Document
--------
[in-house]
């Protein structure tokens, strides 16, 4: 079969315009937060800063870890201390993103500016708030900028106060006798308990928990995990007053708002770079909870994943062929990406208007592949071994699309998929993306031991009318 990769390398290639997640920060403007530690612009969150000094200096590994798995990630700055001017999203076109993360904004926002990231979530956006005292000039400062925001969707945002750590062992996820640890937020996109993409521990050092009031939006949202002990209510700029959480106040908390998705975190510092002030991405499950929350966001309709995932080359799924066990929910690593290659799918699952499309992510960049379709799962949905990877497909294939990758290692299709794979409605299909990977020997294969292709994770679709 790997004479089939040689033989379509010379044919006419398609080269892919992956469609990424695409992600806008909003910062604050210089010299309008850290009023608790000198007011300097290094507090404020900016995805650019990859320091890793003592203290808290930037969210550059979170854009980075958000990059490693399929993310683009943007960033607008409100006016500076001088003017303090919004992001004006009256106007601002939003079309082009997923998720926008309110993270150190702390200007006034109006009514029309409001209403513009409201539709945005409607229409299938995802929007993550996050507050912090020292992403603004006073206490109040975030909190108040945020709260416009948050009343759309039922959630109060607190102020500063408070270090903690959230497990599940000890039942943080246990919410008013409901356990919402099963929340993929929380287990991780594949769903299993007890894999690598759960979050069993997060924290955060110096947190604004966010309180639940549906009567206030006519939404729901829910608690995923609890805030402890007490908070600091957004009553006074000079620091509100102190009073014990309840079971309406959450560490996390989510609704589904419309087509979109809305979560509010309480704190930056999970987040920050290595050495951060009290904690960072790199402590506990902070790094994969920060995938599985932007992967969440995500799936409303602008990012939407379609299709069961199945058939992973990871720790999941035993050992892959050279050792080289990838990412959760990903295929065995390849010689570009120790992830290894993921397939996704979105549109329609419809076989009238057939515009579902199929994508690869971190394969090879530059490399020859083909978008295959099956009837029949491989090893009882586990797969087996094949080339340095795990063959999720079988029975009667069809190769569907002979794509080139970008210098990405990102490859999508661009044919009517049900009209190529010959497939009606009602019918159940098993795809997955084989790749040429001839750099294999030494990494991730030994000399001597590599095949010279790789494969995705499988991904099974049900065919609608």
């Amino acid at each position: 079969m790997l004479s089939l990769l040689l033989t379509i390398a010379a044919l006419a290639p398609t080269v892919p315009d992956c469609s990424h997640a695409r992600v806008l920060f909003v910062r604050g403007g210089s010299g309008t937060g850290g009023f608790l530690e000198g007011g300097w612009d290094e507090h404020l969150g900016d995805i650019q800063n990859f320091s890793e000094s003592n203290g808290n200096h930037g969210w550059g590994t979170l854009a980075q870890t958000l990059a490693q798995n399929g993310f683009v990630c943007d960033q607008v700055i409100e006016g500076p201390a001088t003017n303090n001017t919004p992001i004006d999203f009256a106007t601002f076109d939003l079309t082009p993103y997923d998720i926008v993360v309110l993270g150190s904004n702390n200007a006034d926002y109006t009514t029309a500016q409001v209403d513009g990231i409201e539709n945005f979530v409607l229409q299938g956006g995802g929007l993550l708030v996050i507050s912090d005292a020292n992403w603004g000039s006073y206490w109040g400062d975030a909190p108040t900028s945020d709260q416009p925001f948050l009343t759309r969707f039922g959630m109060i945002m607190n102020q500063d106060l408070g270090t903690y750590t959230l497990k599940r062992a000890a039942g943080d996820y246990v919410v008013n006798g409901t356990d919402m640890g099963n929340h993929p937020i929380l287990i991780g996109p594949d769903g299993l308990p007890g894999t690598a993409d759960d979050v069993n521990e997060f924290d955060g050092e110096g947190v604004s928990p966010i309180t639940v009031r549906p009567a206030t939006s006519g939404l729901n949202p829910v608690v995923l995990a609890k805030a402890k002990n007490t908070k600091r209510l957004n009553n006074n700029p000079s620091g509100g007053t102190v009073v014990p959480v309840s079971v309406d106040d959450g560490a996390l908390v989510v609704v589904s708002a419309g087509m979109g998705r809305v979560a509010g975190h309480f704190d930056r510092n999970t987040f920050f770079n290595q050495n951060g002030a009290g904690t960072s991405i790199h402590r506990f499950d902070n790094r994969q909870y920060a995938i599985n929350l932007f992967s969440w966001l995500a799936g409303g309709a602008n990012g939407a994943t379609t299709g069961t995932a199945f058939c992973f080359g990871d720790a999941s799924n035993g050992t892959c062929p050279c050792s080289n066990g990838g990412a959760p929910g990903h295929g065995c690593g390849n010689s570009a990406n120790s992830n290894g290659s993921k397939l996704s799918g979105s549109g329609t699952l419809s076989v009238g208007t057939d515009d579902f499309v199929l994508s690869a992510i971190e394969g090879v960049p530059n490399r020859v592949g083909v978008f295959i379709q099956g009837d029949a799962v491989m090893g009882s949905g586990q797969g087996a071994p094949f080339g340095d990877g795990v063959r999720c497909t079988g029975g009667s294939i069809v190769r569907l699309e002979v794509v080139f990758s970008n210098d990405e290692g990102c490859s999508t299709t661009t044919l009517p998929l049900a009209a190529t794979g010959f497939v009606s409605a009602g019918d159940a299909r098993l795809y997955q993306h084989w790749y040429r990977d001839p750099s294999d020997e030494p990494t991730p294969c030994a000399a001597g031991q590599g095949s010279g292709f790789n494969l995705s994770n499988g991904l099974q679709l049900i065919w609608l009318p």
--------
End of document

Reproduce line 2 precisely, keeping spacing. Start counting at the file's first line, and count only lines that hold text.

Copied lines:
């Protein structure tokens, strides 16, 4: 079969315009937060800063870890201390993103500016708030900028106060006798308990928990995990007053708002770079909870994943062929990406208007592949071994699309998929993306031991009318 990769390398290639997640920060403007530690612009969150000094200096590994798995990630700055001017999203076109993360904004926002990231979530956006005292000039400062925001969707945002750590062992996820640890937020996109993409521990050092009031939006949202002990209510700029959480106040908390998705975190510092002030991405499950929350966001309709995932080359799924066990929910690593290659799918699952499309992510960049379709799962949905990877497909294939990758290692299709794979409605299909990977020997294969292709994770679709 790997004479089939040689033989379509010379044919006419398609080269892919992956469609990424695409992600806008909003910062604050210089010299309008850290009023608790000198007011300097290094507090404020900016995805650019990859320091890793003592203290808290930037969210550059979170854009980075958000990059490693399929993310683009943007960033607008409100006016500076001088003017303090919004992001004006009256106007601002939003079309082009997923998720926008309110993270150190702390200007006034109006009514029309409001209403513009409201539709945005409607229409299938995802929007993550996050507050912090020292992403603004006073206490109040975030909190108040945020709260416009948050009343759309039922959630109060607190102020500063408070270090903690959230497990599940000890039942943080246990919410008013409901356990919402099963929340993929929380287990991780594949769903299993007890894999690598759960979050069993997060924290955060110096947190604004966010309180639940549906009567206030006519939404729901829910608690995923609890805030402890007490908070600091957004009553006074000079620091509100102190009073014990309840079971309406959450560490996390989510609704589904419309087509979109809305979560509010309480704190930056999970987040920050290595050495951060009290904690960072790199402590506990902070790094994969920060995938599985932007992967969440995500799936409303602008990012939407379609299709069961199945058939992973990871720790999941035993050992892959050279050792080289990838990412959760990903295929065995390849010689570009120790992830290894993921397939996704979105549109329609419809076989009238057939515009579902199929994508690869971190394969090879530059490399020859083909978008295959099956009837029949491989090893009882586990797969087996094949080339340095795990063959999720079988029975009667069809190769569907002979794509080139970008210098990405990102490859999508661009044919009517049900009209190529010959497939009606009602019918159940098993795809997955084989790749040429001839750099294999030494990494991730030994000399001597590599095949010279790789494969995705499988991904099974049900065919609608």